In November 2010, two men showed up at Paul’s door at 10pm one night and fired two shots at the house, in front of his wife and children.
“They came out of the room and started shouting and crying,” Paul recalled. “I didn’t know what I was going to do next; my mind went blank.” Paul has difficulty speaking about the events; it brings back memories he does not want to revisit.
Mervyn Silva was a man with a history of violence. In 2010, he tied a government official to a mango tree. In 2012, Mervyn Silva would make international news as the cabinet minister who threatened to “break the limbs” of journalists and human rights activists opposed to the government. He also launched an official campaign to denounce what he called “traitors”.
Mervyn Silva refused to listen to Paul’s explanation that he was coerced into the campaign. The police, who were in support of the ruling party, also accused Paul of lying and did not file his complaint.
“I thought very seriously [about it] – me being there is a danger to my family,” Paul said. He fled Sri Lanka in December 2010 and first went to China, as it was relatively easy for him to get a visa there. He stayed there for six months, then fled to Hong Kong and arrived in June 2011.
Paul applied for protection under the Convention Against Torture upon arrival in Hong Kong. In December 2011, a Senior Immigration Officer asked Paul why he chose Hong Kong as his destination, and not other countries he had previously travelled to in the capacity of a coach, such as Syria. This was despite the fact that in March 2011, the Syrian Civil War had broken out, producing millions of refugees itself.
“Had he taken the Immigration Officer’s suggestion, he would most certainly be dead today. That same officer asked the client why he did not seek asylum in mainland China, despite the fact my client was threatened with extra-judicial killing by security forces backed by the mainland Chinese military and government, these security forces pointing Chinese manufactured and supplied assault rifles at my client,” said Robert Tibbo, the barrister who is representing Paul in his judicial review and non-refoulement claim under the government’s refugee Unified Screening Mechanism.
Following the 2015 elections the UPFA is no longer the ruling party, but Mervyn Silva continues to be a threat to Paul and his family’s safety. He has switched his allegiance and turned against the former president, reporting the president’s family to the country’s criminal investigation department. It is also difficult for Paul to relocate to another location in Sri Lanka; he would have to register with the new head of the village, making him easy to track down.
When asked what he spends most of his time doing in Hong Kong, his answer was simple: “Nothing.” This was not out of choice; Paul could not work here, and as a result, he has not sent a single cent back to his family in years, he said guiltily.
Like other refugees, Paul faces a future with many uncertainties. Justice Centre’s Otero said, “Even if a decision is made and their claims are meritorious, the journey is far from over. The system does not provide a durable resolution for them. That’s what’s so devastating… they’re put on hold indefinitely.”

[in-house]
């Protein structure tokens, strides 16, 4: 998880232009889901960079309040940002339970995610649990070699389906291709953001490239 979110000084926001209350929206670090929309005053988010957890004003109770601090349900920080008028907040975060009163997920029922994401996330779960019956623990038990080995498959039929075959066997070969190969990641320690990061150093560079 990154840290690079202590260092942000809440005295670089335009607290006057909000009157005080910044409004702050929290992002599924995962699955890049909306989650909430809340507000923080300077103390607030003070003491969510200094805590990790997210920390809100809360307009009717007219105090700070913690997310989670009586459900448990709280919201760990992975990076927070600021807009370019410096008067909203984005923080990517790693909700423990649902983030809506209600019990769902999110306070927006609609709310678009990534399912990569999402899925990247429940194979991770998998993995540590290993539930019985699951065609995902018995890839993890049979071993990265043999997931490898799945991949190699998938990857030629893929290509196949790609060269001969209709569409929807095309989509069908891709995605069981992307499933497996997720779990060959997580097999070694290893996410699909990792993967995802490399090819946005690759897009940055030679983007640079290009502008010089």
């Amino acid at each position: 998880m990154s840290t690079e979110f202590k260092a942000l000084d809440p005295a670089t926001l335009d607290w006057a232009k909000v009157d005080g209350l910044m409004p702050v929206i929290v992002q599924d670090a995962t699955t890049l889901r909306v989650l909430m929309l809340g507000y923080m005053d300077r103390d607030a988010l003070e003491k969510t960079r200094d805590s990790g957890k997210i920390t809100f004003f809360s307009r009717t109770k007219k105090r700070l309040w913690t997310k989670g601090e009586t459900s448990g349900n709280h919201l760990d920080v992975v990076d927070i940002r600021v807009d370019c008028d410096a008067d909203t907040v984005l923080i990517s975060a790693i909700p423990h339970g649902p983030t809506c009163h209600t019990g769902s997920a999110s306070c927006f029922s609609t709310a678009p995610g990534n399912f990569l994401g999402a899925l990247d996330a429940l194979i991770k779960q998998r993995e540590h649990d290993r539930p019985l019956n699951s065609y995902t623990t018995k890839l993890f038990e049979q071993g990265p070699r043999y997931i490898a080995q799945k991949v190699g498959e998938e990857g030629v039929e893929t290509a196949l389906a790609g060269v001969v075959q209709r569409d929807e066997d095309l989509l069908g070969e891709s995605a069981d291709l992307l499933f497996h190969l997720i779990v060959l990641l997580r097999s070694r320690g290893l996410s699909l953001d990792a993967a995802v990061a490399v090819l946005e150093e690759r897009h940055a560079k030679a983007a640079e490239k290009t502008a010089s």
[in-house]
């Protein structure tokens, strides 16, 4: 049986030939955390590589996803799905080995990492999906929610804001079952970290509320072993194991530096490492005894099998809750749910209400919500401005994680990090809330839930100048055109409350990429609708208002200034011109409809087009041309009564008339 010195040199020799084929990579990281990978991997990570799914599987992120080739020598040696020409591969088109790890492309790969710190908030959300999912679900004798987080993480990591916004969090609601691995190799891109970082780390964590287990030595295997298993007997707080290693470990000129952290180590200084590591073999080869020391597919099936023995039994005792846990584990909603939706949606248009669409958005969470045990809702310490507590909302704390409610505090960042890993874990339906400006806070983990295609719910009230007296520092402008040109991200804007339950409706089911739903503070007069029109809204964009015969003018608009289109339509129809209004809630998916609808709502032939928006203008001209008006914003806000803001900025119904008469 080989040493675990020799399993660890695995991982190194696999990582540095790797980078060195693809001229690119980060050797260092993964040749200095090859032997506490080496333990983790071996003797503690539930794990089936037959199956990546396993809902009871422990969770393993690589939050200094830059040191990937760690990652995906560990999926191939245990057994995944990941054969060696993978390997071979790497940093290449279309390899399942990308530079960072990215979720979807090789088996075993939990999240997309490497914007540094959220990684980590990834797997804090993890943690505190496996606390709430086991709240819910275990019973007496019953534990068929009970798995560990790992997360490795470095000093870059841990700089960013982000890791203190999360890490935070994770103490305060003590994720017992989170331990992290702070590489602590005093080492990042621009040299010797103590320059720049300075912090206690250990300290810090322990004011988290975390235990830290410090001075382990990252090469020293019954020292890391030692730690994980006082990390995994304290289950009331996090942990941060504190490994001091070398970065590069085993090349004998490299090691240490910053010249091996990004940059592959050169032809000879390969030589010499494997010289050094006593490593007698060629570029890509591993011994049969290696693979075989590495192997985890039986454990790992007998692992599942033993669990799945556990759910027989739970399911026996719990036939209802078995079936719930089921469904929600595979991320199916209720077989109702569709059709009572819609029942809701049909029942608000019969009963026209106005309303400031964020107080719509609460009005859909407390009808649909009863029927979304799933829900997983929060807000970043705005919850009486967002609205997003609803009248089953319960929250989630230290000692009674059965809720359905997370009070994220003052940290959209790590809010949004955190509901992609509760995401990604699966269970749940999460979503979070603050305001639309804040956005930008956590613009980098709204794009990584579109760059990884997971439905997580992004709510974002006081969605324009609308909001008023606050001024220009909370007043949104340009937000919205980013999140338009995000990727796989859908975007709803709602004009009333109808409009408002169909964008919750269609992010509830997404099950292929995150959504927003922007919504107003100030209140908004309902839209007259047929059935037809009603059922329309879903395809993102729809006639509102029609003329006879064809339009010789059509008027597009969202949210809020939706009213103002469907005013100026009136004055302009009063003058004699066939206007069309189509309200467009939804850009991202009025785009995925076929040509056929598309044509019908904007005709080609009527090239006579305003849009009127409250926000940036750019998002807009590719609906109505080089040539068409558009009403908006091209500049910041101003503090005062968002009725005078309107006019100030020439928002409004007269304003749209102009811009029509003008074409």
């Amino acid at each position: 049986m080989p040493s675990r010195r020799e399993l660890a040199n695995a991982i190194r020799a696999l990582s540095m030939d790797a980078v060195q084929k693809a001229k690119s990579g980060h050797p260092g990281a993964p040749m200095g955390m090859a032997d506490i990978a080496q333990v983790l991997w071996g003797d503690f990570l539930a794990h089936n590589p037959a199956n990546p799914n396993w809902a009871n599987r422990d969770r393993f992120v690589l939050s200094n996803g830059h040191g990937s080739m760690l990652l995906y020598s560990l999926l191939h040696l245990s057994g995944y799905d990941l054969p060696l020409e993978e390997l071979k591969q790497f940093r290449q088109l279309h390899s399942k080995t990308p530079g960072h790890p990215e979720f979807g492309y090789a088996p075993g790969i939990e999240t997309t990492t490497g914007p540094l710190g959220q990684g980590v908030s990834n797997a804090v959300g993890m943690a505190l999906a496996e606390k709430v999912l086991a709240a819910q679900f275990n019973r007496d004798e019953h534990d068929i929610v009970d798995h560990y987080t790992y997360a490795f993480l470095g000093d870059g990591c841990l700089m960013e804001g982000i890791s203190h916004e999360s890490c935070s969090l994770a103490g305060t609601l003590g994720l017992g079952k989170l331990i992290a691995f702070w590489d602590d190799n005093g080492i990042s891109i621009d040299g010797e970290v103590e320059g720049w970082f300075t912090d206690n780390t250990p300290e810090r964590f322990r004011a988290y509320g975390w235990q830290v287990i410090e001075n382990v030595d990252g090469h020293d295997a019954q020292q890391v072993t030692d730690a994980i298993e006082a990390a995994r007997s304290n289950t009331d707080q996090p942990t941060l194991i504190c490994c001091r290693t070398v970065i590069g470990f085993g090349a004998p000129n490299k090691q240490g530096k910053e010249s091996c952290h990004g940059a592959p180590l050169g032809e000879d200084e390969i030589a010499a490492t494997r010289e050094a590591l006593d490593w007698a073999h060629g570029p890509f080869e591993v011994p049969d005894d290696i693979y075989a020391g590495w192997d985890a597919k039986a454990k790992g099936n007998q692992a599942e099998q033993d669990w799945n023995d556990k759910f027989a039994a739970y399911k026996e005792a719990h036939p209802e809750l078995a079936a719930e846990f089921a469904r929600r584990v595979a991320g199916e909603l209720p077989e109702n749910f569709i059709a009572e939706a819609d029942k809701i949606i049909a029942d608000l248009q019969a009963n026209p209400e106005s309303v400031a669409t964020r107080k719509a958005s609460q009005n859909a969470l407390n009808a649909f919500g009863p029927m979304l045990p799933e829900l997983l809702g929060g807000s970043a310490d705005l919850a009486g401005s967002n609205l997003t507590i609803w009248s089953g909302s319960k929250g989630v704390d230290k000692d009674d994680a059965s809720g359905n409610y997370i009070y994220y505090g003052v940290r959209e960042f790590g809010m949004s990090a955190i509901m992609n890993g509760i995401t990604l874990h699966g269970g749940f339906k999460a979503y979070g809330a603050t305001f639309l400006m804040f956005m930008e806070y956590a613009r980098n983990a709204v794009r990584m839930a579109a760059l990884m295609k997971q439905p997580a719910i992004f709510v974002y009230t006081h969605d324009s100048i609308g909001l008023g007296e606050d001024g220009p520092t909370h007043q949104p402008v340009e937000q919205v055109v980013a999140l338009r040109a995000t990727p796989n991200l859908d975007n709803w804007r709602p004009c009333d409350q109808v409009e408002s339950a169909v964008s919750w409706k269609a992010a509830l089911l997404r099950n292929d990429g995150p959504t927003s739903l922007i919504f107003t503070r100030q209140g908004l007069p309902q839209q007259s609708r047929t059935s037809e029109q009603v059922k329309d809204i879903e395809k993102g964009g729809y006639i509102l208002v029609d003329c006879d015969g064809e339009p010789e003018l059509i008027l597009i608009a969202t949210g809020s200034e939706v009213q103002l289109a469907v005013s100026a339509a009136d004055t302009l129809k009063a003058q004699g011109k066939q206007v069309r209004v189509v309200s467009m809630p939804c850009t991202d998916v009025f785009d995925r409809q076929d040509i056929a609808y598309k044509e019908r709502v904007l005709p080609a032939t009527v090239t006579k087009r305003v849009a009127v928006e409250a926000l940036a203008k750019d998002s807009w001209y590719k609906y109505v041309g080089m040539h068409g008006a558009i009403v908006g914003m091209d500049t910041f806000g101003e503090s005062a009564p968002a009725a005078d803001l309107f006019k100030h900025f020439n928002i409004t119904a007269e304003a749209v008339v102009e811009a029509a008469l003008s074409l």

The faceless and the nameless
Paul is just one of the many faceless and nameless outliers of the city, stuck in a broken system and pitied by few. Otero said that refugees have no opportunity for integration in Hong Kong; they cannot work and cannot contribute to society, and barely have enough money to allow them to live a normal life. They cannot afford to see a movie or take the transport to go to the park, and as a result they are cut off from most Hong Kong people. Unlike citizens in places like Canada, Hongkongers can rarely meet refugees, recognise their talents or see what they have to offer.
The public tends to believe what they read in the media, Otero said, and the coverage has been mostly negative. Local people are not exposed to refugees in a micro-environment, and as a result these negative stereotypes are not dispelled. One common allegation is that the refugees are “fake”. In an opinion piece earlier this week, Michael Leung stated that organisations such as The Alliance Demanding Repatriation of Refugees have long been putting up a fight against refugees, arguing that “fake” refugees from Southeast Asia rush into Hong Kong in order to take black labour jobs and waste taxpayers’ money by applying for living subsidies and legal aid. When Sing Tao Daily revealed in October that Indian companies were arranging for fake refugees to come to Hong Kong, proponents of this argument rejoiced.
Tibbo argued that these accusations are based on a few cases and these claimants come from a single country, meaning that they represent a small fraction of the total number of asylum seekers in Hong Kong. “These asylum seekers have not yet had their claims decided under the USM, so it is premature to accuse any one of them of being fake. Those tortured or persecuted in their home countries are entitled to enter into Hong Kong to seek asylum even if they enter illegally or commit a related offence,” he said.
It is also unclear what the government means by “fake”. HKFP has asked the Immigration Department for clarification, and the question has been referred to the Security Bureau, but there has yet to be a reply. Michael Leung argued that Hong Kong’s low refugee recognition rate of 0.5 percent is not reflective of unworthy or “fake” refugees; rather, it was a result of the Immigration Department’s refusal to acknowledge risks in the refugees’ country of origins, even when the rejected claimants are from countries flagged by the United Nations High Commissioner for Refugees as countries of concern due to widespread conflicts and persecutions.